Islands, especially smaller and more remote ones, can exert a powerful appeal on travelers. Decades after writing Tales of the South Pacific, James Michener described his own lifelong obsession with islands as “nesomania,” nesos being the Greek word for island. So what is it that draws some of us toward places surrounded by water? Is it the scenery and salty breezes? The romance of a faraway shore where life moves to a different rhythm than our own? Or is it, in the words of another card-carrying nesomaniac, Paul Theroux, “because islands are small self-contained worlds that can help us understand larger ones”? Whatever it is that tugs our wanderlust, there are myriad islands out there that beckon. Here are five remote landfalls that also benefit from having remarkable places to stay.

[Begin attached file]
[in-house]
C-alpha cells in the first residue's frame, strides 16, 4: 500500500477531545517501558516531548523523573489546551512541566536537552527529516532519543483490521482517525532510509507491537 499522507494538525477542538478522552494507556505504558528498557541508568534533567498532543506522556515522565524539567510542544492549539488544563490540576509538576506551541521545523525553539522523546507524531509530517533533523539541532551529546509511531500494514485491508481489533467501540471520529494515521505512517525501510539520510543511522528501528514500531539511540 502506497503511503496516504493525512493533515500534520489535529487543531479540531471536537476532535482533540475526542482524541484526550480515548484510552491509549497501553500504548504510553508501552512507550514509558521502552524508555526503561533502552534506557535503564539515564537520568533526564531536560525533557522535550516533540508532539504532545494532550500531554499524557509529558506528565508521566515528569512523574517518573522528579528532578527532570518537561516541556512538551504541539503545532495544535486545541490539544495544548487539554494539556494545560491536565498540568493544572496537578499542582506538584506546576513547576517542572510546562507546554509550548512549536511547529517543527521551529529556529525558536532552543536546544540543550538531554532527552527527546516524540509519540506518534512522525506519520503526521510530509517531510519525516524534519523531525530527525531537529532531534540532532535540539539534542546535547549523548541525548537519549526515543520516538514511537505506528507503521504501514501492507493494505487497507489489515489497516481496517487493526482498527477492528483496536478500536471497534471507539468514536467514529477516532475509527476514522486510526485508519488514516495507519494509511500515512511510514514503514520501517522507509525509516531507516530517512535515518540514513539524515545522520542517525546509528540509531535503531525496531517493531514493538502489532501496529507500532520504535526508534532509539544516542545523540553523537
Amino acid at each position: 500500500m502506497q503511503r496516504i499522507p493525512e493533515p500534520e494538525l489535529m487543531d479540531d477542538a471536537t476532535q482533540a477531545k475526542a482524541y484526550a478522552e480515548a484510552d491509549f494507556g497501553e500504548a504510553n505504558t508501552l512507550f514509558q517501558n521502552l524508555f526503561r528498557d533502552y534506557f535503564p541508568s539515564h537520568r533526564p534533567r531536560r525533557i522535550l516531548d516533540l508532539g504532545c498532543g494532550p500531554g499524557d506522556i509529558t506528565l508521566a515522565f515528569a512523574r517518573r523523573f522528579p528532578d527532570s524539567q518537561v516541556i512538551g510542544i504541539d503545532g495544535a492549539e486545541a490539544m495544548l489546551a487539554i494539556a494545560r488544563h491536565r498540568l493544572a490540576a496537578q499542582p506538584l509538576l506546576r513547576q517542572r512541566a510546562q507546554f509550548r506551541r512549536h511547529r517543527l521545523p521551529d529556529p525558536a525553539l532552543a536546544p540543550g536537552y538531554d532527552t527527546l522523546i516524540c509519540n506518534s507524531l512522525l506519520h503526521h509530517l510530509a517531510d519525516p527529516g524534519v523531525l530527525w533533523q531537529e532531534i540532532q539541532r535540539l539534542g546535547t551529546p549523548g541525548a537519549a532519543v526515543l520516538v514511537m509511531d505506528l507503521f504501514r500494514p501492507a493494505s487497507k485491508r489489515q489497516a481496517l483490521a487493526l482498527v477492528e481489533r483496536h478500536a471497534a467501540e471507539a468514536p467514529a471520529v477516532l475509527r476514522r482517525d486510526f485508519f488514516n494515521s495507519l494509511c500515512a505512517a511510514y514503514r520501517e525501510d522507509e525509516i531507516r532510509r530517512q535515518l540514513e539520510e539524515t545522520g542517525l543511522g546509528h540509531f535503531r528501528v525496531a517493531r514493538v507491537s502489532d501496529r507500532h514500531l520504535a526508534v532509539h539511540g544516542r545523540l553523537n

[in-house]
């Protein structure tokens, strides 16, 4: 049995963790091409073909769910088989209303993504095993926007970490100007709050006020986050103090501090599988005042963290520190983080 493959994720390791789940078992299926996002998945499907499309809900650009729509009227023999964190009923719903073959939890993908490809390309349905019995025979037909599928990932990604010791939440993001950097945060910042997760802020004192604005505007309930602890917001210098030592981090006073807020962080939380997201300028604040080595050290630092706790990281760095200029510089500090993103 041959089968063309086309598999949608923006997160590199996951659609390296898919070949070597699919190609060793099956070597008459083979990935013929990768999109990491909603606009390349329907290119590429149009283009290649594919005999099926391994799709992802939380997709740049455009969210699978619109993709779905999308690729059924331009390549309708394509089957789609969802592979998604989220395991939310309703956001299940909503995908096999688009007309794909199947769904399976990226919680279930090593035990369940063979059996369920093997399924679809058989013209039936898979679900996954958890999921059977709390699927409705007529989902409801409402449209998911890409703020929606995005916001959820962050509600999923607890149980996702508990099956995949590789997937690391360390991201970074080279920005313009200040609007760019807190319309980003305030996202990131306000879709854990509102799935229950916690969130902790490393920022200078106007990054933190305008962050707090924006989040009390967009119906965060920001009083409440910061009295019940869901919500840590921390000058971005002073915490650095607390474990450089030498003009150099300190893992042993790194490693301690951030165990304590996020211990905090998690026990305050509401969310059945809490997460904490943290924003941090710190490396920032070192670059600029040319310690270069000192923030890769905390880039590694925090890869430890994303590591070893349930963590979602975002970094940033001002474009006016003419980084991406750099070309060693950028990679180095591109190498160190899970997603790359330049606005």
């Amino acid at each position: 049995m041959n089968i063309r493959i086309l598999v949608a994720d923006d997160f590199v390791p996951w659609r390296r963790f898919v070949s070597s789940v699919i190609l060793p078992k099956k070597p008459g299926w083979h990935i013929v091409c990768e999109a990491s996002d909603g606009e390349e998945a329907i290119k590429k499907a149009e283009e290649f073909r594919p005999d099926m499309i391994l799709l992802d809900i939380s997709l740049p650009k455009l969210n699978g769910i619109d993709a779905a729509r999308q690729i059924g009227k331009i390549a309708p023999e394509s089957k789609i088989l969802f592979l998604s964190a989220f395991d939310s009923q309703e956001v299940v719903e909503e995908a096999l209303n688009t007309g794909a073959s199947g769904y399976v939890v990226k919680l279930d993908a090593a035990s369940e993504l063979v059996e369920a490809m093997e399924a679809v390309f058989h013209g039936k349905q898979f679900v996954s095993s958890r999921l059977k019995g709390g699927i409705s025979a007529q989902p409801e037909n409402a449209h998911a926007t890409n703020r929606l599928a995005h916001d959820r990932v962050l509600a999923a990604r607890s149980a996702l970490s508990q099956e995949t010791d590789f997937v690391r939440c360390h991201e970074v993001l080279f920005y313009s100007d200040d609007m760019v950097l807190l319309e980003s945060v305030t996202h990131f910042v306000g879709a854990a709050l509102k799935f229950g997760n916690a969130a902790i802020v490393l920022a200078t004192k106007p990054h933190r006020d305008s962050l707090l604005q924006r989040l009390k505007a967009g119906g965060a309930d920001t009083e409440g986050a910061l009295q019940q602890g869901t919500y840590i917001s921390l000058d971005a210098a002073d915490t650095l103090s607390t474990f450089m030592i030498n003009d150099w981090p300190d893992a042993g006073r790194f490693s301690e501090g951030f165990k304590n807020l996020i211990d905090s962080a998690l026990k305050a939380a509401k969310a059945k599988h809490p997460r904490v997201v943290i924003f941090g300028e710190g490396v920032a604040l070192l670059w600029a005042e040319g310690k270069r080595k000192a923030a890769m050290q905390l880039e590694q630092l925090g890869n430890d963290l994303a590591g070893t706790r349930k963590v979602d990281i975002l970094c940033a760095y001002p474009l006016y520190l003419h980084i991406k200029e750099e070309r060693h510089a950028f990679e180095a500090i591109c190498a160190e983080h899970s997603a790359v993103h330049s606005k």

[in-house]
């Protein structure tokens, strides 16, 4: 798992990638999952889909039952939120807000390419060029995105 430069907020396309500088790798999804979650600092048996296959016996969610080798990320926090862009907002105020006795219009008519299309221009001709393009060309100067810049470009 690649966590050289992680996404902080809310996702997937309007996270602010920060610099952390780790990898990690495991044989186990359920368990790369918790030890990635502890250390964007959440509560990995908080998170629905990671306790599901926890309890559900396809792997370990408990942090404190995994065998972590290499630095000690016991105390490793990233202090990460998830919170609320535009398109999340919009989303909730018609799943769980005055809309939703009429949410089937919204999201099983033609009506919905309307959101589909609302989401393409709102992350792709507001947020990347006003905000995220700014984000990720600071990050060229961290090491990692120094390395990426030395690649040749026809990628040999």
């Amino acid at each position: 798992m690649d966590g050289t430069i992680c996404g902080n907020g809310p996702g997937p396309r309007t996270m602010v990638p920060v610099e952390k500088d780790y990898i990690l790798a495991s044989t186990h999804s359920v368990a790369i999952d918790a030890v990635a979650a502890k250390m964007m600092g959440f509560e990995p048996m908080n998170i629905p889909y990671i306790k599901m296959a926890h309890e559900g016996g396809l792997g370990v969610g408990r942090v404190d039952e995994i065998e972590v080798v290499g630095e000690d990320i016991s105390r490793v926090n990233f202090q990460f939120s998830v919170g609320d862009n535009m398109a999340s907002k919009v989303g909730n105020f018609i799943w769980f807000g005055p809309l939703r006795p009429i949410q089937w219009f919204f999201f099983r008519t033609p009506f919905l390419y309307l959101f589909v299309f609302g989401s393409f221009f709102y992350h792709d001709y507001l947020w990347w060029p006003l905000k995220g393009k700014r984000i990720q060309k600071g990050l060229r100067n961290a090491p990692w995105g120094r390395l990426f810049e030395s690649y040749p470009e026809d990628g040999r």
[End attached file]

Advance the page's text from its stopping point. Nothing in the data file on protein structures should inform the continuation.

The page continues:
Half the size of Singapore and home to fewer than 2,500 people, Canada’s craggy, windswept Fogo Island lies off the northeastern coast of Newfoundland in splendid isolation. First settled by cod fishermen in the late 17th century, Fogo today harbors a handful of seaside communities where wood-frame houses and stilted fishing shacks overlook the North Atlantic’s Iceberg Alley. Getting here is half the adventure: you fly into the town of Gander from St. John’s then drive for two hours to catch a ferry at Farewell, whose name offers a fitting preface to this edge- of-the-world experience. Yet Fogo is also an emerging cultural destination thanks to locally born tech millionaire Zita Cobb, who’s made it her mission to revitalize the island’s failing economy. Among her projects are an ambitious artist‐in‐residence program and, pictured here, the 29-room Fogo Island Inn (1-709/658-3444; doubles from US$804), which opened last year on the granite shoreline near Joe Batt’s Arm. Not only is the spruce-clad hotel a looker, but it also delivers a strong sense of place: local woodworkers and quilters made most of the furnishings; the restaurant showcases locally fished and foraged ingredients; and “community hosts” are on hand to introduce you to island life.
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